In some cases a holiday may have been cancelled not because of the existence of an outbreak in any particular place, which would clearly prevent the package contract from being performed, but as a result of travel restrictions imposed by the destination in question. For example, New Zealand appears to have prevented the kind of outbreak seen in some of the European nations by imposing an early restrictive lockdown which made it impossible to fly to that destination. As a result, holidays to New Zealand due to take place after the measures were imposed have had to be cancelled. As indicated, however, the reason for the cancellation is irrelevant; if a holiday booked after 1st July 2018 is cancelled, the traveller must be given a refund, although in those circumstances it is clear that no compensation would be payable because the disruption would be related to the pandemic, albeit indirectly.
The World Travel and Tourism Council has predicted that the industry could shrink by 25% in 2020, with the loss of 50 million jobs worldwide, and small and medium sized companies in particular simply do not have the cash available to refund the thousands of holidays cancelled as a result of the pandemic. Not only do they have negative cashflow as a result of the fact that very few consumers have an appetite to book a holiday at this stage in the worldwide crisis, and that they are attempting to deal with the deluge of requests for refunds; but often suppliers have been paid in advance, and are refusing to provide refunds themselves, notwithstanding that they will not be providing the goods or services purchased.
Some consumers, and tour operators, may regard travel insurance as the solution to what currently appears to be an insoluble problem. The Association of British Insurers (“ABI”) has calculated that travel insurers in the UK could face at least £275 million of claims owing to coronavirus, for holidays and trips that could not be fulfilled because of cancellations or general travel restrictions. To put this into perspective the Eyjafjallajökull volcanic eruption in Iceland in 2010 resulted in a mere £62 million of payments, a record at that time.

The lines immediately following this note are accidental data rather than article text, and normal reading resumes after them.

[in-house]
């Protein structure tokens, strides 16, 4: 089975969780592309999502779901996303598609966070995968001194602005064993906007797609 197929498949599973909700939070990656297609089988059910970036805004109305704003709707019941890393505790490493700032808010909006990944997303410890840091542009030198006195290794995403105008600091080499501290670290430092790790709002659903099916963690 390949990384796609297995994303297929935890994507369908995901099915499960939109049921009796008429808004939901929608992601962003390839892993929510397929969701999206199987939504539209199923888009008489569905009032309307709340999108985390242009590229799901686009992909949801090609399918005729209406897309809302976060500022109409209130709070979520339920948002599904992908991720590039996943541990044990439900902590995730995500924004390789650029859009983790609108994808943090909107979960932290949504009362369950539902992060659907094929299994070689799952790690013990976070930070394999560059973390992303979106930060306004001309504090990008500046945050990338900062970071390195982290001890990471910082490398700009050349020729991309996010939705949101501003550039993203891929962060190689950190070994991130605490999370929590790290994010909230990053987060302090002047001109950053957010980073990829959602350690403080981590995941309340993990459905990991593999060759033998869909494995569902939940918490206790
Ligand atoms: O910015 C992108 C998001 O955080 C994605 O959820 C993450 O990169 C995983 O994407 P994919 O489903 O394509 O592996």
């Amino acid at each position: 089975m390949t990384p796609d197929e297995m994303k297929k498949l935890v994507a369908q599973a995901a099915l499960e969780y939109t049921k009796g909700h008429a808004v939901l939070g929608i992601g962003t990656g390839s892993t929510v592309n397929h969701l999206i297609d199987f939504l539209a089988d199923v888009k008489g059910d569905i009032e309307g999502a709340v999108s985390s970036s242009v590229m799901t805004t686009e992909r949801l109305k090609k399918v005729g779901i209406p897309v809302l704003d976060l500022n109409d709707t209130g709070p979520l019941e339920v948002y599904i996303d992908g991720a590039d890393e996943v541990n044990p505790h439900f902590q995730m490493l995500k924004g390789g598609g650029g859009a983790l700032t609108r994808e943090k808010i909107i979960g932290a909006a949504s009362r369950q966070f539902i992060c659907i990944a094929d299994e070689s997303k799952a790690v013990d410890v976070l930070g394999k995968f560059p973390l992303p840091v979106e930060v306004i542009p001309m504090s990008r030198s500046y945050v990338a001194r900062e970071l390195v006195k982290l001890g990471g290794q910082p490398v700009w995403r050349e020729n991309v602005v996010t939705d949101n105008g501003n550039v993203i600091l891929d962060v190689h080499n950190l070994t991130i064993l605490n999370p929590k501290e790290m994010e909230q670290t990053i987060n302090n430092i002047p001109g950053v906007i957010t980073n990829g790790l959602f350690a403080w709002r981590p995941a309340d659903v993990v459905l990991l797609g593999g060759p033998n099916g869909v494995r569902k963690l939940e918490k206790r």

Travel insurers point out, however, that their policies are not priced or intended to replace consumers’ legal rights against other parties; they are designed as a safety net rather than a consumer’s first port of call. Travel insurers see themselves as primarily offering a form of medical insurance with the additional costs of repatriation also covered; coverage for cancellation and curtailment is an additional advantage. Indeed, the Financial Conduct Authority might well take a dim view of an insurer which priced into its premium and sold to a consumer coverage for risks which are covered elsewhere; in this case, by virtue of the cancellation regulations referred to above, supplemented by the regime imposed by s.75 of the Consumer Credit Act 1974.